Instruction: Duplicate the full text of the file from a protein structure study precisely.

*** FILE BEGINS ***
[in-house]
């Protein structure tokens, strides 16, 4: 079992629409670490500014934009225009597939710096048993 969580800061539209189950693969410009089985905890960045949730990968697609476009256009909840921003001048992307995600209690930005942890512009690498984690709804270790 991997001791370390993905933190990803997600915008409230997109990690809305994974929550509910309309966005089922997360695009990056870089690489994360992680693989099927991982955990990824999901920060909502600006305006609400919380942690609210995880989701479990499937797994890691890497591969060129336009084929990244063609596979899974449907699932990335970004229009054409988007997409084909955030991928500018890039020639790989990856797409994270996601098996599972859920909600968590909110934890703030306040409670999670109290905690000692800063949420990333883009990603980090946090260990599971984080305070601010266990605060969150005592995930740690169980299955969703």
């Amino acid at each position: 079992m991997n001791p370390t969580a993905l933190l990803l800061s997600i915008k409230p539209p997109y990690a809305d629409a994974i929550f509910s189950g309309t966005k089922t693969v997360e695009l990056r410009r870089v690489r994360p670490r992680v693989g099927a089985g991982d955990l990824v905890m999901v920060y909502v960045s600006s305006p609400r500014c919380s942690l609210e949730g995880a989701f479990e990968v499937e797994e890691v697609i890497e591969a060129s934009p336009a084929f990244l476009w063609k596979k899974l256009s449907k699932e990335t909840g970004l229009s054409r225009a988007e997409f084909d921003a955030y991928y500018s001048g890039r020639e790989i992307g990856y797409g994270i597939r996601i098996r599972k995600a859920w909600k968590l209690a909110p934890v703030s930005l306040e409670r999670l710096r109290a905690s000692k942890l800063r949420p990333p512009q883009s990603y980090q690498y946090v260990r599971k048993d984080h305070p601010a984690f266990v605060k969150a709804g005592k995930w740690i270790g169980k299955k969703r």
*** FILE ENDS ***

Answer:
[in-house]
């Protein structure tokens, strides 16, 4: 079992629409670490500014934009225009597939710096048993 969580800061539209189950693969410009089985905890960045949730990968697609476009256009909840921003001048992307995600209690930005942890512009690498984690709804270790 991997001791370390993905933190990803997600915008409230997109990690809305994974929550509910309309966005089922997360695009990056870089690489994360992680693989099927991982955990990824999901920060909502600006305006609400919380942690609210995880989701479990499937797994890691890497591969060129336009084929990244063609596979899974449907699932990335970004229009054409988007997409084909955030991928500018890039020639790989990856797409994270996601098996599972859920909600968590909110934890703030306040409670999670109290905690000692800063949420990333883009990603980090946090260990599971984080305070601010266990605060969150005592995930740690169980299955969703």
């Amino acid at each position: 079992m991997n001791p370390t969580a993905l933190l990803l800061s997600i915008k409230p539209p997109y990690a809305d629409a994974i929550f509910s189950g309309t966005k089922t693969v997360e695009l990056r410009r870089v690489r994360p670490r992680v693989g099927a089985g991982d955990l990824v905890m999901v920060y909502v960045s600006s305006p609400r500014c919380s942690l609210e949730g995880a989701f479990e990968v499937e797994e890691v697609i890497e591969a060129s934009p336009a084929f990244l476009w063609k596979k899974l256009s449907k699932e990335t909840g970004l229009s054409r225009a988007e997409f084909d921003a955030y991928y500018s001048g890039r020639e790989i992307g990856y797409g994270i597939r996601i098996r599972k995600a859920w909600k968590l209690a909110p934890v703030s930005l306040e409670r999670l710096r109290a905690s000692k942890l800063r949420p990333p512009q883009s990603y980090q690498y946090v260990r599971k048993d984080h305070p601010a984690f266990v605060k969150a709804g005592k995930w740690i270790g169980k299955k969703r």